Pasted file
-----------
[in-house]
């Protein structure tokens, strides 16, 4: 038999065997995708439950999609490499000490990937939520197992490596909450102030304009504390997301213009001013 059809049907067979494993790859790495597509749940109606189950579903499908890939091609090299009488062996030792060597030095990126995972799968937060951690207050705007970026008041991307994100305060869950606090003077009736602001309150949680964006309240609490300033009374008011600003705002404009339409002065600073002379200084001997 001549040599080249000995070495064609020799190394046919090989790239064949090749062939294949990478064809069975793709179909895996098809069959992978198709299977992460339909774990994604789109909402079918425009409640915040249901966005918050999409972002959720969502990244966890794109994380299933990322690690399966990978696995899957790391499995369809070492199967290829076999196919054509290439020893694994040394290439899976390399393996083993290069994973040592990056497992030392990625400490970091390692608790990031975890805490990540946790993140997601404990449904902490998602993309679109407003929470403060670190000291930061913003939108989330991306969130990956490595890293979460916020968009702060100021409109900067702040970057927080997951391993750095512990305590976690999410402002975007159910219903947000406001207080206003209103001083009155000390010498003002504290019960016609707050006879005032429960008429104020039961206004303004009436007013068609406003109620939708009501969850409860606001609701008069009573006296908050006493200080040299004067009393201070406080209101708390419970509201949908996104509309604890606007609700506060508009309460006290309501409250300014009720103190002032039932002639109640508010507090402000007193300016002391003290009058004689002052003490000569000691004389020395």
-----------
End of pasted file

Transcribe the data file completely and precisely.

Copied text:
[in-house]
């Protein structure tokens, strides 16, 4: 038999065997995708439950999609490499000490990937939520197992490596909450102030304009504390997301213009001013 059809049907067979494993790859790495597509749940109606189950579903499908890939091609090299009488062996030792060597030095990126995972799968937060951690207050705007970026008041991307994100305060869950606090003077009736602001309150949680964006309240609490300033009374008011600003705002404009339409002065600073002379200084001997 001549040599080249000995070495064609020799190394046919090989790239064949090749062939294949990478064809069975793709179909895996098809069959992978198709299977992460339909774990994604789109909402079918425009409640915040249901966005918050999409972002959720969502990244966890794109994380299933990322690690399966990978696995899957790391499995369809070492199967290829076999196919054509290439020893694994040394290439899976390399393996083993290069994973040592990056497992030392990625400490970091390692608790990031975890805490990540946790993140997601404990449904902490998602993309679109407003929470403060670190000291930061913003939108989330991306969130990956490595890293979460916020968009702060100021409109900067702040970057927080997951391993750095512990305590976690999410402002975007159910219903947000406001207080206003209103001083009155000390010498003002504290019960016609707050006879005032429960008429104020039961206004303004009436007013068609406003109620939708009501969850409860606001609701008069009573006296908050006493200080040299004067009393201070406080209101708390419970509201949908996104509309604890606007609700506060508009309460006290309501409250300014009720103190002032039932002639109640508010507090402000007193300016002391003290009058004689002052003490000569000691004389020395």